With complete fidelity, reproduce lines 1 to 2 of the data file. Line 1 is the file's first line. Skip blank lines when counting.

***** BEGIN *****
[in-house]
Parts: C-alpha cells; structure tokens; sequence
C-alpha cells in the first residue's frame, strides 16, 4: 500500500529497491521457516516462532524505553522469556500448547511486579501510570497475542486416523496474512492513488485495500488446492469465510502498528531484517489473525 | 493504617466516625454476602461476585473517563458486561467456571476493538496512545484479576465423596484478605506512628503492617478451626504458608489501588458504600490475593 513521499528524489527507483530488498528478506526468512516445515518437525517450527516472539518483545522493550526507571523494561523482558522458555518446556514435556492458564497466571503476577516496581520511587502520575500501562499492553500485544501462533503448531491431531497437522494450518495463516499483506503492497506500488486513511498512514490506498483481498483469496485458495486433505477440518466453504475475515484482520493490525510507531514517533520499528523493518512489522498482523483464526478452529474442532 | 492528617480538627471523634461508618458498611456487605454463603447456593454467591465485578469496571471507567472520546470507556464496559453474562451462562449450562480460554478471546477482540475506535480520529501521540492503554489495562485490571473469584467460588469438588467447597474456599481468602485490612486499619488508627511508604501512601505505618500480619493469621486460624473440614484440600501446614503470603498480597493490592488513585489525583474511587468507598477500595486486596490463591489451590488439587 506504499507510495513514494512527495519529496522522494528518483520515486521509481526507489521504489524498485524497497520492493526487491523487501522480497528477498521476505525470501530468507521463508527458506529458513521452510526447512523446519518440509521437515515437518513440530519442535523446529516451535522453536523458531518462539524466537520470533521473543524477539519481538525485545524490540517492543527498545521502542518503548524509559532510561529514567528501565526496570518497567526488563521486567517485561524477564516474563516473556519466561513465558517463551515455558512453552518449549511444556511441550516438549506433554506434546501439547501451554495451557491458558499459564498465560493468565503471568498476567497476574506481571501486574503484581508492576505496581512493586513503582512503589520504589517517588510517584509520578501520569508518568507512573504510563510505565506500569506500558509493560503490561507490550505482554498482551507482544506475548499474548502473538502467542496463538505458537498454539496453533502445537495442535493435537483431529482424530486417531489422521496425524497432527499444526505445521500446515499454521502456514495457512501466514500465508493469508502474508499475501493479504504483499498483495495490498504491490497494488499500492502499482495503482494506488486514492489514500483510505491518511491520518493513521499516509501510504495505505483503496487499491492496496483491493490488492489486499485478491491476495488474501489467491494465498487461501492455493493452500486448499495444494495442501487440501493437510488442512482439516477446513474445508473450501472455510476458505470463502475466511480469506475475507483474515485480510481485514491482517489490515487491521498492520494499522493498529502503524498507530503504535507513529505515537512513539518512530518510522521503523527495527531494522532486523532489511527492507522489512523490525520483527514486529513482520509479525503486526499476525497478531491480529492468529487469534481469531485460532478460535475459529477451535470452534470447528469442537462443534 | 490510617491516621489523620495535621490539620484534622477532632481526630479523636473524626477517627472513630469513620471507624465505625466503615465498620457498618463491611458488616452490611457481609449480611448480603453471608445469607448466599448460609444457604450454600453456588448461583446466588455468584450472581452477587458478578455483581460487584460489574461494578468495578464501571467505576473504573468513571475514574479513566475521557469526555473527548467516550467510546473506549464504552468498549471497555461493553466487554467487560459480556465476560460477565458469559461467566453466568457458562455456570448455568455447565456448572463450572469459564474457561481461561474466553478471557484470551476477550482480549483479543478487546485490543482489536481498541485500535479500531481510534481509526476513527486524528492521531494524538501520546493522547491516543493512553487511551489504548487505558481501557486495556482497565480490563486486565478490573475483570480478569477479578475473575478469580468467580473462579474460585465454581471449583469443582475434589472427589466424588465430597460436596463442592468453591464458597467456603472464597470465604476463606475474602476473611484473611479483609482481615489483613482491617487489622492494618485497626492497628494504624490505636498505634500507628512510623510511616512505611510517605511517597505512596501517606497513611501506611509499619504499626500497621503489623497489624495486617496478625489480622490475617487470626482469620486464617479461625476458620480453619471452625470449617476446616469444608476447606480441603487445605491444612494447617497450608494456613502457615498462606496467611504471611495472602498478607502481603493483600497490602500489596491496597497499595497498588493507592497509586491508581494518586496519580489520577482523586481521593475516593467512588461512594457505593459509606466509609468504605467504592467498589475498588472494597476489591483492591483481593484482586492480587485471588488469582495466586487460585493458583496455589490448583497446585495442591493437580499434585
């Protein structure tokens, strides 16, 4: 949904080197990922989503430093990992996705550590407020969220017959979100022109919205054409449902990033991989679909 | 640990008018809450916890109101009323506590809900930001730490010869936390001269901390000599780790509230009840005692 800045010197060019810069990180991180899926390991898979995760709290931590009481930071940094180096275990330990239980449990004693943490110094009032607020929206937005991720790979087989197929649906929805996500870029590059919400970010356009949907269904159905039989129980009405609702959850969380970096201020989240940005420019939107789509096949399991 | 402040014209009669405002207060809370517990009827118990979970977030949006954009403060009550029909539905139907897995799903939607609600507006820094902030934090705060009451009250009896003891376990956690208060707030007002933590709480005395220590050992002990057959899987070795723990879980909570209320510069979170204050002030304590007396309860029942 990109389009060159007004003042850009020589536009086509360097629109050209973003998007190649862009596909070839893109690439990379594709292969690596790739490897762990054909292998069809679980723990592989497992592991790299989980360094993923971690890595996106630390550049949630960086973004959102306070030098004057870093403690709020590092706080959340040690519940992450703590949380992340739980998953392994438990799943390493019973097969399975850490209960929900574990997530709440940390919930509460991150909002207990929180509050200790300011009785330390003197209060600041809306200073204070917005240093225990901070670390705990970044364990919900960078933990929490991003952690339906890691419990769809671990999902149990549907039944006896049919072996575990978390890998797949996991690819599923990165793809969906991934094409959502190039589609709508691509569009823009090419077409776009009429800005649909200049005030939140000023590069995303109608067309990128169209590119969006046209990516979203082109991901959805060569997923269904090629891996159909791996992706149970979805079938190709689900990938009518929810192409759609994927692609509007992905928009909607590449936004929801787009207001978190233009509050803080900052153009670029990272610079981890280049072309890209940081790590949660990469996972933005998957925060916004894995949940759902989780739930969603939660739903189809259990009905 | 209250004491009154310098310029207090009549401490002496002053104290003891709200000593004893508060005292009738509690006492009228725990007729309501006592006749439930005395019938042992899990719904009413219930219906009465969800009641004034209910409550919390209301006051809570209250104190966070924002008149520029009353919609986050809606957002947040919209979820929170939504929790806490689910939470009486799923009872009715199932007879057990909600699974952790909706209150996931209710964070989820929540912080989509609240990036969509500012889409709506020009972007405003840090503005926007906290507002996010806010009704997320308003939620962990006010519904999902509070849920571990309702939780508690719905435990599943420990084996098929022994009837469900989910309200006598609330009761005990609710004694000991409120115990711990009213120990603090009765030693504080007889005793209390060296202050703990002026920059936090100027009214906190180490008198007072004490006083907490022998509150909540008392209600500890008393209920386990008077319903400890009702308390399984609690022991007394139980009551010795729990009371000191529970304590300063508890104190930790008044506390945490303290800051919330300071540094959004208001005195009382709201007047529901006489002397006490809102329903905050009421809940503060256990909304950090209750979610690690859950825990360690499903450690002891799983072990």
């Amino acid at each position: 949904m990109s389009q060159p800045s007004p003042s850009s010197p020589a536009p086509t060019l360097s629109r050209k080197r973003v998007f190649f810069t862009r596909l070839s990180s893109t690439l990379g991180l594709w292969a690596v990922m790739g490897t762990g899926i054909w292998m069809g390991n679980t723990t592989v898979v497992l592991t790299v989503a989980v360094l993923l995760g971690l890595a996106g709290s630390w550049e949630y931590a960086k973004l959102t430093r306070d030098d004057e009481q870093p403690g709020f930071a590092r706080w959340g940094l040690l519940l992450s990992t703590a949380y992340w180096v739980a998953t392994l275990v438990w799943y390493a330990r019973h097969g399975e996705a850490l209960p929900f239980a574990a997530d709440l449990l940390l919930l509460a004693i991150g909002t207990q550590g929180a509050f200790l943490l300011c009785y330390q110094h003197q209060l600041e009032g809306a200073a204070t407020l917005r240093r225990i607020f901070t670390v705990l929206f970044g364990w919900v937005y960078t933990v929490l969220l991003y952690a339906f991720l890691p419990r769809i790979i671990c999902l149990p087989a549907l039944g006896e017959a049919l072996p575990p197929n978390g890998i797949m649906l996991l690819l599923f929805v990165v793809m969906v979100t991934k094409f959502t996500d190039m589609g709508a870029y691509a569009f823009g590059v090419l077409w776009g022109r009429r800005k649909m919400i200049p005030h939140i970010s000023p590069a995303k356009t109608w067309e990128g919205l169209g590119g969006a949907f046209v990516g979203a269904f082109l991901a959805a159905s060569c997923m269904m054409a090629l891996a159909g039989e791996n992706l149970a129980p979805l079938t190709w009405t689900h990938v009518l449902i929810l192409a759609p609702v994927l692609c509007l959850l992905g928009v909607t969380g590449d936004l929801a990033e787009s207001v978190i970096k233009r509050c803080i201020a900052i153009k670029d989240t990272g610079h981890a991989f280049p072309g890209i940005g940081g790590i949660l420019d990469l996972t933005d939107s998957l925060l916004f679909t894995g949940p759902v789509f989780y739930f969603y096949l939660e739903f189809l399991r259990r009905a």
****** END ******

[in-house]
Parts: C-alpha cells; structure tokens; sequence